The Dubloon

... just two bucks* for the pair

but boy do they play music ...

Photo 1:

1st iteration in open baffle w wings/legs

Photo 2:

2nd iteration in -- add a back

Photo 3:

3rd iteration in -- boxes glued up (no top or bottom yet)

Photo 4:

3rd iteration in -- with driver and unsecured test top -- brick used to hold the top down not shown

Another set of speakers that was not designed but evolved (the Happy Ears School of Design).

It all started with the need for some cheap & nasty shop speakers. I choose the least desirable set of drivers I had in my 2-buck-a-pair garage sale specials collection.

A very shallow 5" with an accordian surround and a little silver whizzer in the middle. LearJet 8527.

Cut a hole in pieces of 3/4" scrap particle board**. No Bass. Add a pair of angled sides out of 1" -- use duct-tape (every project needs a little duct-tape). Set out on the apron of the garage listening to All Blues on KPLU -- these things are really engaging.

Cut the dustcap out. Better. Do Marc Wauters
98 cent mod (or at least a crude variation). Better. Add a piece of fiberglass just behind the driver. Better.

Next let's see what adding a back does. Lift the baffle 3" off the ground (note: the duct-tape will not hold the baffle up for too long - see Photo 2). Better bass, still engaging. Hasn't wiped out the mids.

Next glue the box together... duct-seal (actually plasticine in this case) the baskets ... way better bass... better everything else ... Top or no top? Add a top (photo 4) and hold it in place with a brick. That's good.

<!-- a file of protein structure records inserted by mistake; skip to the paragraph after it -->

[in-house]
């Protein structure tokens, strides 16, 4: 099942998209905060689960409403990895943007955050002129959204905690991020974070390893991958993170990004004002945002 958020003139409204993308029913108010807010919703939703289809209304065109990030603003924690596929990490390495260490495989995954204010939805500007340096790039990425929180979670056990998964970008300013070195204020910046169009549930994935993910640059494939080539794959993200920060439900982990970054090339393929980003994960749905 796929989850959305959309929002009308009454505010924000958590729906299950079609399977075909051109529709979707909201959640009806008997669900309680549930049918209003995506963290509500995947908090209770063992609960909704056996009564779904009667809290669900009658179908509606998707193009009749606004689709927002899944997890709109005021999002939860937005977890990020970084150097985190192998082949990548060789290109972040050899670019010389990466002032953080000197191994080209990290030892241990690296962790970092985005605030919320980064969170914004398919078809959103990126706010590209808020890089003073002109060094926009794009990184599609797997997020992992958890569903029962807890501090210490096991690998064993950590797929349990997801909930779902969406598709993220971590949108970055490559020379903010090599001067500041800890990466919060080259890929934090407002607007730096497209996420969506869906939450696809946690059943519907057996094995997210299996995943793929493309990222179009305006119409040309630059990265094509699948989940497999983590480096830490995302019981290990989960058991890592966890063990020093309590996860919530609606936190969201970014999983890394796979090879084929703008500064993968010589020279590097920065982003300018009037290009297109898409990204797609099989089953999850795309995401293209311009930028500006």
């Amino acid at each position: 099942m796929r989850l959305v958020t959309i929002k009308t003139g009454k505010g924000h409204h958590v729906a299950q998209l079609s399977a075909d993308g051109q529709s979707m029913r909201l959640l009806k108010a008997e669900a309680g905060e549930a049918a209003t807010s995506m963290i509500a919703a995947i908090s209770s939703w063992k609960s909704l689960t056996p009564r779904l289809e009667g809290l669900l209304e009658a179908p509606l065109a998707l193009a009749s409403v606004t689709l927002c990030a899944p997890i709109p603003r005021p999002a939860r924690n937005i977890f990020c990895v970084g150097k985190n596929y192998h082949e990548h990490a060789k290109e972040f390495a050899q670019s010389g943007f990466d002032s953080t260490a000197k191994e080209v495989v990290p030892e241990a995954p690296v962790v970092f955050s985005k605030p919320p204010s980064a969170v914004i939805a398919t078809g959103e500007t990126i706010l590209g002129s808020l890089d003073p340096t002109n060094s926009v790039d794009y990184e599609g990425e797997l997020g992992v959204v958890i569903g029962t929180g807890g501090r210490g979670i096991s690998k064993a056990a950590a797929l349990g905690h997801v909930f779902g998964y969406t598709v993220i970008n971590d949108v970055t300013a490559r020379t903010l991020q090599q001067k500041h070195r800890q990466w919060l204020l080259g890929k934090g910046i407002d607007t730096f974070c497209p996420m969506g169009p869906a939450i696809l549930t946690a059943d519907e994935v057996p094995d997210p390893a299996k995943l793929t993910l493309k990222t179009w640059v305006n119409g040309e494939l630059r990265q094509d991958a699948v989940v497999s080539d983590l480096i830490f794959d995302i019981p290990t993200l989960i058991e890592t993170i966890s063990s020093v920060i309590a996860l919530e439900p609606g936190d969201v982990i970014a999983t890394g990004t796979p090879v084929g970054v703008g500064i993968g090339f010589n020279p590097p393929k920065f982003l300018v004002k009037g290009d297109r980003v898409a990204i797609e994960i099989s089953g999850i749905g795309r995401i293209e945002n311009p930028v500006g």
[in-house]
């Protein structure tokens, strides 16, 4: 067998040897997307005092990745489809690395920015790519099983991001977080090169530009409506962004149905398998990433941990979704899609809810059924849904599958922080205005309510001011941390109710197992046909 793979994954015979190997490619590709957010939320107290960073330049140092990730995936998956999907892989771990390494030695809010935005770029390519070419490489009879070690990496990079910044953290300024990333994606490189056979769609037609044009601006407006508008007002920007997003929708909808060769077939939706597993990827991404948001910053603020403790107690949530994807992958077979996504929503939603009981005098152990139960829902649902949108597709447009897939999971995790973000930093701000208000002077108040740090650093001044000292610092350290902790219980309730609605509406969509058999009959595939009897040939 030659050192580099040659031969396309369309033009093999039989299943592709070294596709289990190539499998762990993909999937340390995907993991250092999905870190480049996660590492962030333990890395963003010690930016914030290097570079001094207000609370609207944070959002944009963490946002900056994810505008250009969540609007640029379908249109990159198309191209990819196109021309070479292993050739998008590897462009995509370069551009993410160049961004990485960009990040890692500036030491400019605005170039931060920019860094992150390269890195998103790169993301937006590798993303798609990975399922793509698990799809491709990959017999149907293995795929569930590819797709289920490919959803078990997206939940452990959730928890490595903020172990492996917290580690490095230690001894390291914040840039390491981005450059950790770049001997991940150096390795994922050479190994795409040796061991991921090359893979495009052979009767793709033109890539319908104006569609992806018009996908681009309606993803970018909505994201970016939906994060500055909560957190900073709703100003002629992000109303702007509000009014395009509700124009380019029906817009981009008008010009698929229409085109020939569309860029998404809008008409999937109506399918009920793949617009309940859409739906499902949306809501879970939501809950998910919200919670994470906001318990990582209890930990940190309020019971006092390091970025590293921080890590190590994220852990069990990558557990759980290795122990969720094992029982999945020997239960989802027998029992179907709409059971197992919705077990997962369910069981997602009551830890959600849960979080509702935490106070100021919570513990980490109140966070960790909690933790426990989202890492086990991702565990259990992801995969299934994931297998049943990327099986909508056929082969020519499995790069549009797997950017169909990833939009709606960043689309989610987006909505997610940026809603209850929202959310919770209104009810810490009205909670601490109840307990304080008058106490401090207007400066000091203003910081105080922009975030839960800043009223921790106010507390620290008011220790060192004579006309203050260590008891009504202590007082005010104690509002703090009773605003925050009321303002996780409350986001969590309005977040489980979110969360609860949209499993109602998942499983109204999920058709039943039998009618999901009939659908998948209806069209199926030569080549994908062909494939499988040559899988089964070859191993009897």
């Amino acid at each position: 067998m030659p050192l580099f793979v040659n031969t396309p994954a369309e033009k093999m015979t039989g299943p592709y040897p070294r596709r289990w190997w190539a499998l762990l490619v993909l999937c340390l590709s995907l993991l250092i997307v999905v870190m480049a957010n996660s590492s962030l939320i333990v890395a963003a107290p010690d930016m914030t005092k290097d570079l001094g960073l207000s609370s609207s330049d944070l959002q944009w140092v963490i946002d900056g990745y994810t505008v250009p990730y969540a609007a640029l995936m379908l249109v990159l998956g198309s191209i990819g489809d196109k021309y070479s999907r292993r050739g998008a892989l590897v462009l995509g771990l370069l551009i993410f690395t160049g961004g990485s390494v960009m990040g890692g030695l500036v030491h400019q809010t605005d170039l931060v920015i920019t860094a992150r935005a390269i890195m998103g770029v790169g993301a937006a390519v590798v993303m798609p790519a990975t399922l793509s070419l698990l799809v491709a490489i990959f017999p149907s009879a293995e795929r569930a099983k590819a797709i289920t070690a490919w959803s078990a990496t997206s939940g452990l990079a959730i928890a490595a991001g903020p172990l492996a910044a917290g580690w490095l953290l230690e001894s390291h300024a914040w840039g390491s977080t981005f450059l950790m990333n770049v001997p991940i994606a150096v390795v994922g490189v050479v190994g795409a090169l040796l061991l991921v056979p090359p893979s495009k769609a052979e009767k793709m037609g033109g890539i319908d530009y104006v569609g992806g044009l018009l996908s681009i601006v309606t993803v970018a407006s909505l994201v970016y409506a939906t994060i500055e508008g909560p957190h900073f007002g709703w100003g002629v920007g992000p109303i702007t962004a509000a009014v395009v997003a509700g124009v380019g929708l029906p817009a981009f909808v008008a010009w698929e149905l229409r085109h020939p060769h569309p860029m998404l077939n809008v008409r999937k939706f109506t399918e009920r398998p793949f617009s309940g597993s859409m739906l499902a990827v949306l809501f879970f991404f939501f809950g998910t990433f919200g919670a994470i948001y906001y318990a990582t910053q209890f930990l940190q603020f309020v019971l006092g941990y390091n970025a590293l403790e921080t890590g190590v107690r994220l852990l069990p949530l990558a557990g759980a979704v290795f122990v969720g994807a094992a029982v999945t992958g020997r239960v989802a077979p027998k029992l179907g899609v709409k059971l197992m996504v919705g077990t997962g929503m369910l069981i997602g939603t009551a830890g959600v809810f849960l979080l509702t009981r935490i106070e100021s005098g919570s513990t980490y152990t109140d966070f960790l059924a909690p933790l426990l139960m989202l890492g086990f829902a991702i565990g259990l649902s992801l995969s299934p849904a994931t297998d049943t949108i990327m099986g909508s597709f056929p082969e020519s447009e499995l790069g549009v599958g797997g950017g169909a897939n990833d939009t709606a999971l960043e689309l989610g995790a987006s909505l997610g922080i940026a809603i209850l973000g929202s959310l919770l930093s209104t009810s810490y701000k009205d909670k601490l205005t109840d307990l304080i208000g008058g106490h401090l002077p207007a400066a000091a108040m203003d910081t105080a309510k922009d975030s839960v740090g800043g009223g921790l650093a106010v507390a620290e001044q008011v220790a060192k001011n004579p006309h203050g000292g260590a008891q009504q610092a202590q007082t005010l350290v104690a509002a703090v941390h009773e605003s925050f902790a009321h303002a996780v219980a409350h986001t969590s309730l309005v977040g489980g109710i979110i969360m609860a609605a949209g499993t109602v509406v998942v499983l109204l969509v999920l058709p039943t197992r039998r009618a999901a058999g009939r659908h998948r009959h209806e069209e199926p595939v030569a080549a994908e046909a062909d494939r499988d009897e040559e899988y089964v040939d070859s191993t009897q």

So next I need to shape the oak pieces from
Mr. Miller and make (and attach properly!) a top.Then it's on to detailing the stuffing. Then a oak base and cabinet detailing. Maybe even a few measurements ;^)

Then Puzzlecoat and a phase plug.

Sort of a quasi-TQWP with size heading in the direction of a "Rhino".

* in Canadian dollars. Only includes price of drivers. Bits like screws, glue, wire, draught exclusion strip probably brings actual cost to $5 CDN. YMMV

** cabinet material is rescued from the BFI bin of a local cabinet shop (where
Chris works). The material is lower density in the middle, denser as it goes toward the surface and finished in melamine. The oak on the top and bottom was donated by a local Gary Oak.

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